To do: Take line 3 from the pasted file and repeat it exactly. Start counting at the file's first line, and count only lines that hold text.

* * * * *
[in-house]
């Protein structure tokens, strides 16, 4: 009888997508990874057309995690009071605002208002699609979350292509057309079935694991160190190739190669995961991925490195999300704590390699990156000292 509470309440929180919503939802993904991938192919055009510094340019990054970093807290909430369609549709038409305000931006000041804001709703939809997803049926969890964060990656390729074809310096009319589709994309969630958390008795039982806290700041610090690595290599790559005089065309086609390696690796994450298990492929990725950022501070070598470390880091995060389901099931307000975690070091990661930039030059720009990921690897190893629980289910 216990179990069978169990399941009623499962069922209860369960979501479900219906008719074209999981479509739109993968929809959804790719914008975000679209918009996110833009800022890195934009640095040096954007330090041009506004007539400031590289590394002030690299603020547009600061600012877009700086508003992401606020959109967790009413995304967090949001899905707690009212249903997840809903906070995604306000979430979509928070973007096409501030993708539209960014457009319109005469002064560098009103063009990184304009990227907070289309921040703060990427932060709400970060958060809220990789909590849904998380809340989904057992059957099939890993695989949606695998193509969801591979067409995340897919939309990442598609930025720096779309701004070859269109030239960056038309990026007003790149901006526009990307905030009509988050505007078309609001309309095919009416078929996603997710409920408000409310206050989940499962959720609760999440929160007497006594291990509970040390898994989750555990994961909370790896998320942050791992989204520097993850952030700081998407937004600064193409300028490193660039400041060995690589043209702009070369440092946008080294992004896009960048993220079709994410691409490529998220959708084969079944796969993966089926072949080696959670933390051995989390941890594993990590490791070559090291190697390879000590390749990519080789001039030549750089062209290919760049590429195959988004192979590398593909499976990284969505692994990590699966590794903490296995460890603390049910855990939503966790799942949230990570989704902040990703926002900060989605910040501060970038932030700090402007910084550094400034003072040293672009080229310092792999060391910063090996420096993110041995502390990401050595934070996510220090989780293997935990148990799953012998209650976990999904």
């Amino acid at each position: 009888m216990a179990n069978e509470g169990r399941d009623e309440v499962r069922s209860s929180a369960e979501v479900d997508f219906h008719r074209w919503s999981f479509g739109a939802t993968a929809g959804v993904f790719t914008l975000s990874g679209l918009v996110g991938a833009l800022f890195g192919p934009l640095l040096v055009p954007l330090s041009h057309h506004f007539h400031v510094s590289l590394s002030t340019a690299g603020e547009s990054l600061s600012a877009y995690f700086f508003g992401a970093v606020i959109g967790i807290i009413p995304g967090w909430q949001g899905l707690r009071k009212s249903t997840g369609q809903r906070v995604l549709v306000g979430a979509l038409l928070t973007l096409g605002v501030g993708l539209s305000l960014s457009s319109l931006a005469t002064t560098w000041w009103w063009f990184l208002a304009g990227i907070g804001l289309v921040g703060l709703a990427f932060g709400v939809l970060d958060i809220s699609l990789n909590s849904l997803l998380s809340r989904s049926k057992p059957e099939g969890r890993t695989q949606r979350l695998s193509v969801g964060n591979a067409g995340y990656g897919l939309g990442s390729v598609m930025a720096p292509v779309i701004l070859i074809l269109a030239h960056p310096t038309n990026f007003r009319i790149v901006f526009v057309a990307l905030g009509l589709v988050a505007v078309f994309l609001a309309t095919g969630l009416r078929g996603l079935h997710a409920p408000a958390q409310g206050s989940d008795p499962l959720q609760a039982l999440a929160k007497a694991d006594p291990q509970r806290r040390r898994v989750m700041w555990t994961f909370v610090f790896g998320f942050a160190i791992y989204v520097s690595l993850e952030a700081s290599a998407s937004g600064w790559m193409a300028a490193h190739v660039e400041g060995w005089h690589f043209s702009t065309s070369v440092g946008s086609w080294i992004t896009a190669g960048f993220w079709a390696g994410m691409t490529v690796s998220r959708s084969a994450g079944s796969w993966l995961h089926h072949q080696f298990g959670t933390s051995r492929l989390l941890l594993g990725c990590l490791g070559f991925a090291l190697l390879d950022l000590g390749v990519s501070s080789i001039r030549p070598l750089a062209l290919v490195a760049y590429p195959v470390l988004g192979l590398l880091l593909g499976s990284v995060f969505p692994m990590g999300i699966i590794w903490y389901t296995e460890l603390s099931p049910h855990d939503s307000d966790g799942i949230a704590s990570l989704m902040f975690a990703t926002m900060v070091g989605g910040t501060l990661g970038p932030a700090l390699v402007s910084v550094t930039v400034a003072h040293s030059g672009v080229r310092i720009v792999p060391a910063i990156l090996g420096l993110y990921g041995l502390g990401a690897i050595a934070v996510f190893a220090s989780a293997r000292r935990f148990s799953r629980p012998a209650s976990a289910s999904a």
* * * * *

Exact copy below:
């Amino acid at each position: 009888m216990a179990n069978e509470g169990r399941d009623e309440v499962r069922s209860s929180a369960e979501v479900d997508f219906h008719r074209w919503s999981f479509g739109a939802t993968a929809g959804v993904f790719t914008l975000s990874g679209l918009v996110g991938a833009l800022f890195g192919p934009l640095l040096v055009p954007l330090s041009h057309h506004f007539h400031v510094s590289l590394s002030t340019a690299g603020e547009s990054l600061s600012a877009y995690f700086f508003g992401a970093v606020i959109g967790i807290i009413p995304g967090w909430q949001g899905l707690r009071k009212s249903t997840g369609q809903r906070v995604l549709v306000g979430a979509l038409l928070t973007l096409g605002v501030g993708l539209s305000l960014s457009s319109l931006a005469t002064t560098w000041w009103w063009f990184l208002a304009g990227i907070g804001l289309v921040g703060l709703a990427f932060g709400v939809l970060d958060i809220s699609l990789n909590s849904l997803l998380s809340r989904s049926k057992p059957e099939g969890r890993t695989q949606r979350l695998s193509v969801g964060n591979a067409g995340y990656g897919l939309g990442s390729v598609m930025a720096p292509v779309i701004l070859i074809l269109a030239h960056p310096t038309n990026f007003r009319i790149v901006f526009v057309a990307l905030g009509l589709v988050a505007v078309f994309l609001a309309t095919g969630l009416r078929g996603l079935h997710a409920p408000a958390q409310g206050s989940d008795p499962l959720q609760a039982l999440a929160k007497a694991d006594p291990q509970r806290r040390r898994v989750m700041w555990t994961f909370v610090f790896g998320f942050a160190i791992y989204v520097s690595l993850e952030a700081s290599a998407s937004g600064w790559m193409a300028a490193h190739v660039e400041g060995w005089h690589f043209s702009t065309s070369v440092g946008s086609w080294i992004t896009a190669g960048f993220w079709a390696g994410m691409t490529v690796s998220r959708s084969a994450g079944s796969w993966l995961h089926h072949q080696f298990g959670t933390s051995r492929l989390l941890l594993g990725c990590l490791g070559f991925a090291l190697l390879d950022l000590g390749v990519s501070s080789i001039r030549p070598l750089a062209l290919v490195a760049y590429p195959v470390l988004g192979l590398l880091l593909g499976s990284v995060f969505p692994m990590g999300i699966i590794w903490y389901t296995e460890l603390s099931p049910h855990d939503s307000d966790g799942i949230a704590s990570l989704m902040f975690a990703t926002m900060v070091g989605g910040t501060l990661g970038p932030a700090l390699v402007s910084v550094t930039v400034a003072h040293s030059g672009v080229r310092i720009v792999p060391a910063i990156l090996g420096l993110y990921g041995l502390g990401a690897i050595a934070v996510f190893a220090s989780a293997r000292r935990f148990s799953r629980p012998a209650s976990a289910s999904a």